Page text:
Farm impact from the heavy rains

(KSNT) – Heavy rains overnight and in the forecast are a mixed blessing for local farmers. For some farmers the rain is just what they need, but the concern is, what if it continues? The problem is, the crops need the moisture, but if this water stays here for 24 to 36 hours, crops could die.

“I don’t think this will catch us up for the year yet,” said Bob Haselwood, farms in Berryton.

Bob Haselwood farms in Berryton. His fields are so wet. He has spent the day working in a shed on his equipment instead of out in the fields.

“It’d be nice to be getting some things done, but I’m not going to complain about the rain now,” said Haselwood.

Haselwood says his crops like soybeans are so thirsty for moisture, even with the heavy rainfall on Monday, the soil soaked up all of the rain. Kansas has been in a drought in recent years.

That has left the soil extremely dry. The ground is acting like a sponge, soaking up all of the extra moisture it can.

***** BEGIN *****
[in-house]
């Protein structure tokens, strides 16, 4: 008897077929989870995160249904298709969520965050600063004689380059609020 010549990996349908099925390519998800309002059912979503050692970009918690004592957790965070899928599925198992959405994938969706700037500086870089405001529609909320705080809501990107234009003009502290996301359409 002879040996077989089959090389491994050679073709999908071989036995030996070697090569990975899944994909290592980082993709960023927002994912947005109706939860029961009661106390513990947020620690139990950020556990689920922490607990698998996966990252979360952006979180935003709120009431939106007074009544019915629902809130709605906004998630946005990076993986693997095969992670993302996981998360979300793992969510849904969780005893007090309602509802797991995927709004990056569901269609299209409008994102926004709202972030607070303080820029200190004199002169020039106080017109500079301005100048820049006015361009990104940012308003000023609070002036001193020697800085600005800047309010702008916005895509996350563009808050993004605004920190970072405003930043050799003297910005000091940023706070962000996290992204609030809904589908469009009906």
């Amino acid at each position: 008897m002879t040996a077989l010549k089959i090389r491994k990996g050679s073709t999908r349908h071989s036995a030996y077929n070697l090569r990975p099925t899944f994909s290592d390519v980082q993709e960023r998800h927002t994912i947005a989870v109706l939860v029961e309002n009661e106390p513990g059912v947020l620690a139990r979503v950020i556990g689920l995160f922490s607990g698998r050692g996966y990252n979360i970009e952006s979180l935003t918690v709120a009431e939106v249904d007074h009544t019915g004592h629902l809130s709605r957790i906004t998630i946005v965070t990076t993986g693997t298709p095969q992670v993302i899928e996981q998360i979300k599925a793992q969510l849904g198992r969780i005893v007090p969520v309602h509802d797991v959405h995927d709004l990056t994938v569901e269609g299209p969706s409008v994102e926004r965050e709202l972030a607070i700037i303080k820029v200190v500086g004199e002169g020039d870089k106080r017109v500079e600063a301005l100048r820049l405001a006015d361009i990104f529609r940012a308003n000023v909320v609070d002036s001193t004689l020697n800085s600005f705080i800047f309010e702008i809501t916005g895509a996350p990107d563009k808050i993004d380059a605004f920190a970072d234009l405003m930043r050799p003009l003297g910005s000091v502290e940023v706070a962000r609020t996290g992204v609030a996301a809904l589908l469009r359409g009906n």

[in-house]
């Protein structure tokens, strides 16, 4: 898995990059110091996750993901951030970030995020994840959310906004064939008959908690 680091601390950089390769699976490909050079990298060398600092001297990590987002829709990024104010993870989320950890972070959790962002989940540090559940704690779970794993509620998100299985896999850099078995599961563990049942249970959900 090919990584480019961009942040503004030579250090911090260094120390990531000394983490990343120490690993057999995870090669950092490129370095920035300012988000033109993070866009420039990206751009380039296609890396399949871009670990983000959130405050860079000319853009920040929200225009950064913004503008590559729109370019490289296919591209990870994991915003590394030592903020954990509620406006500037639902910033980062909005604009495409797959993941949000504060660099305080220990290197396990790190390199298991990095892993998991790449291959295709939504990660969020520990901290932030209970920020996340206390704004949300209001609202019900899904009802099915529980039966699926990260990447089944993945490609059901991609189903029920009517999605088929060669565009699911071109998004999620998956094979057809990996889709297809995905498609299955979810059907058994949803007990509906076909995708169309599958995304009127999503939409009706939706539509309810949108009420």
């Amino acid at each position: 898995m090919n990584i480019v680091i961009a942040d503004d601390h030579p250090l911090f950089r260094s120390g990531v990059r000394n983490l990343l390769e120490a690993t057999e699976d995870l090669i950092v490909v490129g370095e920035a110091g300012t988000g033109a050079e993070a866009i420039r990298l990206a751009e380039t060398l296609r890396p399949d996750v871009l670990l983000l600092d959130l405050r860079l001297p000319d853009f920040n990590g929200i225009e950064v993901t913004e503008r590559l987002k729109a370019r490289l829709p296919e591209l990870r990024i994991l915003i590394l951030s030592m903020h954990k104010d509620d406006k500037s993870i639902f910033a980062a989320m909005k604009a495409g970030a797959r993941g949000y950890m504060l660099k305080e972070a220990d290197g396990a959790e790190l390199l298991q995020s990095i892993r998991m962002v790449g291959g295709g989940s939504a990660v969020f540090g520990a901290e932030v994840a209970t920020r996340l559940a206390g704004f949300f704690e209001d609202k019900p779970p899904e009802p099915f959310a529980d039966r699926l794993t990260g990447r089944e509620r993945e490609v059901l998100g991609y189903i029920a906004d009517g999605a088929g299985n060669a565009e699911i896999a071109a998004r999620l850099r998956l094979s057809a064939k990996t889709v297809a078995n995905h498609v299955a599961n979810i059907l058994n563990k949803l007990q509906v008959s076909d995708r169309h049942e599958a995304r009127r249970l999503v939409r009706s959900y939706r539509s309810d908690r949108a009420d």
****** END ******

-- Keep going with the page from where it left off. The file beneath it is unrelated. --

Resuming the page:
“Many of the farmers have tiled their fields, in other words, they have drainage systems underneath the fields, so if it tends to have water sitting quite a bit, that water soaks out and drains out,” said Kenlon Johannes, CEO for Kansas Soybean Association.

With Monday’s rain, and more in the forecast, farmers are hoping that their fields will get a good soaking.

“If you get down there to that 3 or 4 foot area, it’s probably pretty dry down there yet,” said Shannon Hook, farmer in North Topeka.

Still there are some drawbacks, field work is nearly impossible and if the fields are too saturated, it can kill the crops already planted. But farmers are optimistic.

“It’s nice to have the field work always caught up as you go. it’s good to have the rain,” said Haselwood.

Hook tells Kansas First News that if the rain continues the way that it has, he thinks that he will get a better crop this year than last year. The Kansas Soybean Association says one protection farmers have is crop insurance, which can cover flooding.

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